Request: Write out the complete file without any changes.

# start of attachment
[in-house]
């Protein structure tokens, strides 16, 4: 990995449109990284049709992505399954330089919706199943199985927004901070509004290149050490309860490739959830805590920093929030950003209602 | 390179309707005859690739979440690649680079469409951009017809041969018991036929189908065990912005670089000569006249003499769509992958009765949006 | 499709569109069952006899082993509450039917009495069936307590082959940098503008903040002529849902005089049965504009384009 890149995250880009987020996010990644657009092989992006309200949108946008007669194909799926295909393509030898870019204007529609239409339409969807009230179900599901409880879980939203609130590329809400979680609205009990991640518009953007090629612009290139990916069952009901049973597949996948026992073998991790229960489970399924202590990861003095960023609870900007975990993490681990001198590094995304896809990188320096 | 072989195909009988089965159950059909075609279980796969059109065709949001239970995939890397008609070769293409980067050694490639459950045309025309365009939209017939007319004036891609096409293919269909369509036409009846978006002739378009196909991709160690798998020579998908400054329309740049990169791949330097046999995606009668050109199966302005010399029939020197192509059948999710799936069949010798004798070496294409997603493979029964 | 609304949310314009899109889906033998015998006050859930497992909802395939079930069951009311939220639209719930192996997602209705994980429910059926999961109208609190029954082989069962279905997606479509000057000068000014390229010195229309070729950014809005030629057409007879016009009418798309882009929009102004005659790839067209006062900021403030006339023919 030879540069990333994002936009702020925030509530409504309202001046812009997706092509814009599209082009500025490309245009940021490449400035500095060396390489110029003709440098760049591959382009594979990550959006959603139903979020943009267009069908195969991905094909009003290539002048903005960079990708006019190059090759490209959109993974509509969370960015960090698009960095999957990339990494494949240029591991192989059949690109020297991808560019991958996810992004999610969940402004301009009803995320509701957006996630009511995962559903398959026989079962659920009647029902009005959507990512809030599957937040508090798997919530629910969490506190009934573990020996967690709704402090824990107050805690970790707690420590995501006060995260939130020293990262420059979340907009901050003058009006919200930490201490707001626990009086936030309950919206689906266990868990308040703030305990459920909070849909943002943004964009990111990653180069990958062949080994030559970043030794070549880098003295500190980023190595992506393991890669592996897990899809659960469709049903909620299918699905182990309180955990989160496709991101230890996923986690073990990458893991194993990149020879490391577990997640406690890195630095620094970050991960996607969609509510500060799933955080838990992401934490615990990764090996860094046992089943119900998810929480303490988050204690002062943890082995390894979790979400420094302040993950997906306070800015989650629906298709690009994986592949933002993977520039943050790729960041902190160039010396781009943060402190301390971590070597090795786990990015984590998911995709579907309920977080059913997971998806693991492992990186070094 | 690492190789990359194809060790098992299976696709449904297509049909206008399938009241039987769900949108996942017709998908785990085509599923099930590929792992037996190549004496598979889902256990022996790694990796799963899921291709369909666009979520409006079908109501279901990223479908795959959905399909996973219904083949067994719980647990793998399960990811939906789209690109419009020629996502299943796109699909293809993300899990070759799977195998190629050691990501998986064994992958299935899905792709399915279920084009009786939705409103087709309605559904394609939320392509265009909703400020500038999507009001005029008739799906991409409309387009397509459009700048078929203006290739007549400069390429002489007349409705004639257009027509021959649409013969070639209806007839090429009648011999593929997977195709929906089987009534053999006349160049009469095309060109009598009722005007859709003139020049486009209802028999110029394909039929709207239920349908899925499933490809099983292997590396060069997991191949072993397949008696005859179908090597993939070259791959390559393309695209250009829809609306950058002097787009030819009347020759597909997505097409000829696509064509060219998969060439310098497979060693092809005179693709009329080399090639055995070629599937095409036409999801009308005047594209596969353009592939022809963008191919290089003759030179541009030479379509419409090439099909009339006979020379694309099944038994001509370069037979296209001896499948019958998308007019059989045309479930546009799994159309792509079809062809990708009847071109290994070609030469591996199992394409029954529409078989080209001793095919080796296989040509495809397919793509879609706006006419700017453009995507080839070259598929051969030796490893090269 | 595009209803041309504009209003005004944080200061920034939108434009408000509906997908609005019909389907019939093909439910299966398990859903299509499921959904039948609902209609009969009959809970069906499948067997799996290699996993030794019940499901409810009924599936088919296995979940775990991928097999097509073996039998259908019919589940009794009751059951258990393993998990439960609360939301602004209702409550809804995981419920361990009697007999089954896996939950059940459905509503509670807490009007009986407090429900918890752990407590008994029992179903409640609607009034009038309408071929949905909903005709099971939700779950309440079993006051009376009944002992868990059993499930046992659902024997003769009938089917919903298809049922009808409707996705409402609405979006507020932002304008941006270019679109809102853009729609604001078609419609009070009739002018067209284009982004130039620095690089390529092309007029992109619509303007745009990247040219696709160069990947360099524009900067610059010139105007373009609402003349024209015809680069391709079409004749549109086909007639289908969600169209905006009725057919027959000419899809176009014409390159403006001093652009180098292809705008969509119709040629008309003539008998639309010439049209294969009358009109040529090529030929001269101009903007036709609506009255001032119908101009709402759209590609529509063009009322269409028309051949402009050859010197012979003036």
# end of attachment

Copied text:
[in-house]
């Protein structure tokens, strides 16, 4: 990995449109990284049709992505399954330089919706199943199985927004901070509004290149050490309860490739959830805590920093929030950003209602 | 390179309707005859690739979440690649680079469409951009017809041969018991036929189908065990912005670089000569006249003499769509992958009765949006 | 499709569109069952006899082993509450039917009495069936307590082959940098503008903040002529849902005089049965504009384009 890149995250880009987020996010990644657009092989992006309200949108946008007669194909799926295909393509030898870019204007529609239409339409969807009230179900599901409880879980939203609130590329809400979680609205009990991640518009953007090629612009290139990916069952009901049973597949996948026992073998991790229960489970399924202590990861003095960023609870900007975990993490681990001198590094995304896809990188320096 | 072989195909009988089965159950059909075609279980796969059109065709949001239970995939890397008609070769293409980067050694490639459950045309025309365009939209017939007319004036891609096409293919269909369509036409009846978006002739378009196909991709160690798998020579998908400054329309740049990169791949330097046999995606009668050109199966302005010399029939020197192509059948999710799936069949010798004798070496294409997603493979029964 | 609304949310314009899109889906033998015998006050859930497992909802395939079930069951009311939220639209719930192996997602209705994980429910059926999961109208609190029954082989069962279905997606479509000057000068000014390229010195229309070729950014809005030629057409007879016009009418798309882009929009102004005659790839067209006062900021403030006339023919 030879540069990333994002936009702020925030509530409504309202001046812009997706092509814009599209082009500025490309245009940021490449400035500095060396390489110029003709440098760049591959382009594979990550959006959603139903979020943009267009069908195969991905094909009003290539002048903005960079990708006019190059090759490209959109993974509509969370960015960090698009960095999957990339990494494949240029591991192989059949690109020297991808560019991958996810992004999610969940402004301009009803995320509701957006996630009511995962559903398959026989079962659920009647029902009005959507990512809030599957937040508090798997919530629910969490506190009934573990020996967690709704402090824990107050805690970790707690420590995501006060995260939130020293990262420059979340907009901050003058009006919200930490201490707001626990009086936030309950919206689906266990868990308040703030305990459920909070849909943002943004964009990111990653180069990958062949080994030559970043030794070549880098003295500190980023190595992506393991890669592996897990899809659960469709049903909620299918699905182990309180955990989160496709991101230890996923986690073990990458893991194993990149020879490391577990997640406690890195630095620094970050991960996607969609509510500060799933955080838990992401934490615990990764090996860094046992089943119900998810929480303490988050204690002062943890082995390894979790979400420094302040993950997906306070800015989650629906298709690009994986592949933002993977520039943050790729960041902190160039010396781009943060402190301390971590070597090795786990990015984590998911995709579907309920977080059913997971998806693991492992990186070094 | 690492190789990359194809060790098992299976696709449904297509049909206008399938009241039987769900949108996942017709998908785990085509599923099930590929792992037996190549004496598979889902256990022996790694990796799963899921291709369909666009979520409006079908109501279901990223479908795959959905399909996973219904083949067994719980647990793998399960990811939906789209690109419009020629996502299943796109699909293809993300899990070759799977195998190629050691990501998986064994992958299935899905792709399915279920084009009786939705409103087709309605559904394609939320392509265009909703400020500038999507009001005029008739799906991409409309387009397509459009700048078929203006290739007549400069390429002489007349409705004639257009027509021959649409013969070639209806007839090429009648011999593929997977195709929906089987009534053999006349160049009469095309060109009598009722005007859709003139020049486009209802028999110029394909039929709207239920349908899925499933490809099983292997590396060069997991191949072993397949008696005859179908090597993939070259791959390559393309695209250009829809609306950058002097787009030819009347020759597909997505097409000829696509064509060219998969060439310098497979060693092809005179693709009329080399090639055995070629599937095409036409999801009308005047594209596969353009592939022809963008191919290089003759030179541009030479379509419409090439099909009339006979020379694309099944038994001509370069037979296209001896499948019958998308007019059989045309479930546009799994159309792509079809062809990708009847071109290994070609030469591996199992394409029954529409078989080209001793095919080796296989040509495809397919793509879609706006006419700017453009995507080839070259598929051969030796490893090269 | 595009209803041309504009209003005004944080200061920034939108434009408000509906997908609005019909389907019939093909439910299966398990859903299509499921959904039948609902209609009969009959809970069906499948067997799996290699996993030794019940499901409810009924599936088919296995979940775990991928097999097509073996039998259908019919589940009794009751059951258990393993998990439960609360939301602004209702409550809804995981419920361990009697007999089954896996939950059940459905509503509670807490009007009986407090429900918890752990407590008994029992179903409640609607009034009038309408071929949905909903005709099971939700779950309440079993006051009376009944002992868990059993499930046992659902024997003769009938089917919903298809049922009808409707996705409402609405979006507020932002304008941006270019679109809102853009729609604001078609419609009070009739002018067209284009982004130039620095690089390529092309007029992109619509303007745009990247040219696709160069990947360099524009900067610059010139105007373009609402003349024209015809680069391709079409004749549109086909007639289908969600169209905006009725057919027959000419899809176009014409390159403006001093652009180098292809705008969509119709040629008309003539008998639309010439049209294969009358009109040529090529030929001269101009903007036709609506009255001032119908101009709402759209590609529509063009009322269409028309051949402009050859010197012979003036």